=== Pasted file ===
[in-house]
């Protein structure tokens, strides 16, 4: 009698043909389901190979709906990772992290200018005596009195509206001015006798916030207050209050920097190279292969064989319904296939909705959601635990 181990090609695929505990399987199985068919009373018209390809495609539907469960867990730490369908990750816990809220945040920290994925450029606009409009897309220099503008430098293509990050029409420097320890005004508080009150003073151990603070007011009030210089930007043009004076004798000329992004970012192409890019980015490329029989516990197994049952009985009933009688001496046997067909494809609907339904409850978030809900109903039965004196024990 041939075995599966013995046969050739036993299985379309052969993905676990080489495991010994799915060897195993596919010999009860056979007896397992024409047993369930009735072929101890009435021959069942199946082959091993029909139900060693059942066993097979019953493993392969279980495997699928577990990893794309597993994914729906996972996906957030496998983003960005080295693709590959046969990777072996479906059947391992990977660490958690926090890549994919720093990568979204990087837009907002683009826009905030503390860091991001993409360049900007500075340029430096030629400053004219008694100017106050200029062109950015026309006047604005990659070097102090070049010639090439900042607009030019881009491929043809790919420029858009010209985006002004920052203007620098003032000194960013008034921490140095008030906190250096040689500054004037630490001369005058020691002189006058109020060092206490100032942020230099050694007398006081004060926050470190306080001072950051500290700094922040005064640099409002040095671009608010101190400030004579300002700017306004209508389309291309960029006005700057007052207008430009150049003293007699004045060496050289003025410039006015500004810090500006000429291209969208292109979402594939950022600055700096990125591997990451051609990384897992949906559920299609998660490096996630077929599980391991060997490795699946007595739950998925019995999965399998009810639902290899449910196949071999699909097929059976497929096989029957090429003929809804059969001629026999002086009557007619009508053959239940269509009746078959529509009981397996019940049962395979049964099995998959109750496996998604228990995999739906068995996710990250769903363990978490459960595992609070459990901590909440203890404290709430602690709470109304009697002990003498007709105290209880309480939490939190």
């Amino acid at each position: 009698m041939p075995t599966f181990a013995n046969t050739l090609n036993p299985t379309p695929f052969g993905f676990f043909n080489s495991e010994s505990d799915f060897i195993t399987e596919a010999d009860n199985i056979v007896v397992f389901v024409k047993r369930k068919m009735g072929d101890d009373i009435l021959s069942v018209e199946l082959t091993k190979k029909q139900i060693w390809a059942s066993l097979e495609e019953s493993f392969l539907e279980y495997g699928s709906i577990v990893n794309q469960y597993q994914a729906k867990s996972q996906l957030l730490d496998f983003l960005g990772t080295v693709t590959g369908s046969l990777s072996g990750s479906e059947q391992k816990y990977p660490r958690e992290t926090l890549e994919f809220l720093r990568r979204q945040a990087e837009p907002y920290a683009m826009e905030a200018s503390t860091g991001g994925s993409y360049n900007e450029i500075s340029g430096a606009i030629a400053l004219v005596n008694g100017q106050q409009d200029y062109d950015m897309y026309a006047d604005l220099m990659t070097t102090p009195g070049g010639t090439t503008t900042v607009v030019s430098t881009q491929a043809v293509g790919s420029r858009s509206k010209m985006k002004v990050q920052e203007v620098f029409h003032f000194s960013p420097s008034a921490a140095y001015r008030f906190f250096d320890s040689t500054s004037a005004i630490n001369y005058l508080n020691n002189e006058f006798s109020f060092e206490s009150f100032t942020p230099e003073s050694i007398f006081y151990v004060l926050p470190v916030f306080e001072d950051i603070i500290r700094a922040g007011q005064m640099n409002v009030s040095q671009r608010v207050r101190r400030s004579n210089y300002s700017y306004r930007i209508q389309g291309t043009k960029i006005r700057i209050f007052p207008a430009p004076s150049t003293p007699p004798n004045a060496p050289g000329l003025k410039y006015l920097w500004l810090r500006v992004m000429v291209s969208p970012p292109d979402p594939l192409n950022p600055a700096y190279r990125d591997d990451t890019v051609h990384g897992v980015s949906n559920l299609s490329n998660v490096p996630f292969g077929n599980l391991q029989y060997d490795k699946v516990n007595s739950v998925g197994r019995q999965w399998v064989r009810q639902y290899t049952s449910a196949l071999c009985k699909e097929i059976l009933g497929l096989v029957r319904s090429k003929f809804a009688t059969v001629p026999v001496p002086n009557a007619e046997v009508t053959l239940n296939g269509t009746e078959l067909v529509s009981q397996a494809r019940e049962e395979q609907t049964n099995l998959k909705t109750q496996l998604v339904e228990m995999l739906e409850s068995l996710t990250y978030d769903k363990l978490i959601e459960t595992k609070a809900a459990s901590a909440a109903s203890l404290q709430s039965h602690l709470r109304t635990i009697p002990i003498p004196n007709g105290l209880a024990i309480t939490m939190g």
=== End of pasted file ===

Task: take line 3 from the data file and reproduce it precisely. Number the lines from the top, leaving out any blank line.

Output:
């Amino acid at each position: 009698m041939p075995t599966f181990a013995n046969t050739l090609n036993p299985t379309p695929f052969g993905f676990f043909n080489s495991e010994s505990d799915f060897i195993t399987e596919a010999d009860n199985i056979v007896v397992f389901v024409k047993r369930k068919m009735g072929d101890d009373i009435l021959s069942v018209e199946l082959t091993k190979k029909q139900i060693w390809a059942s066993l097979e495609e019953s493993f392969l539907e279980y495997g699928s709906i577990v990893n794309q469960y597993q994914a729906k867990s996972q996906l957030l730490d496998f983003l960005g990772t080295v693709t590959g369908s046969l990777s072996g990750s479906e059947q391992k816990y990977p660490r958690e992290t926090l890549e994919f809220l720093r990568r979204q945040a990087e837009p907002y920290a683009m826009e905030a200018s503390t860091g991001g994925s993409y360049n900007e450029i500075s340029g430096a606009i030629a400053l004219v005596n008694g100017q106050q409009d200029y062109d950015m897309y026309a006047d604005l220099m990659t070097t102090p009195g070049g010639t090439t503008t900042v607009v030019s430098t881009q491929a043809v293509g790919s420029r858009s509206k010209m985006k002004v990050q920052e203007v620098f029409h003032f000194s960013p420097s008034a921490a140095y001015r008030f906190f250096d320890s040689t500054s004037a005004i630490n001369y005058l508080n020691n002189e006058f006798s109020f060092e206490s009150f100032t942020p230099e003073s050694i007398f006081y151990v004060l926050p470190v916030f306080e001072d950051i603070i500290r700094a922040g007011q005064m640099n409002v009030s040095q671009r608010v207050r101190r400030s004579n210089y300002s700017y306004r930007i209508q389309g291309t043009k960029i006005r700057i209050f007052p207008a430009p004076s150049t003293p007699p004798n004045a060496p050289g000329l003025k410039y006015l920097w500004l810090r500006v992004m000429v291209s969208p970012p292109d979402p594939l192409n950022p600055a700096y190279r990125d591997d990451t890019v051609h990384g897992v980015s949906n559920l299609s490329n998660v490096p996630f292969g077929n599980l391991q029989y060997d490795k699946v516990n007595s739950v998925g197994r019995q999965w399998v064989r009810q639902y290899t049952s449910a196949l071999c009985k699909e097929i059976l009933g497929l096989v029957r319904s090429k003929f809804a009688t059969v001629p026999v001496p002086n009557a007619e046997v009508t053959l239940n296939g269509t009746e078959l067909v529509s009981q397996a494809r019940e049962e395979q609907t049964n099995l998959k909705t109750q496996l998604v339904e228990m995999l739906e409850s068995l996710t990250y978030d769903k363990l978490i959601e459960t595992k609070a809900a459990s901590a909440a109903s203890l404290q709430s039965h602690l709470r109304t635990i009697p002990i003498p004196n007709g105290l209880a024990i309480t939490m939190g």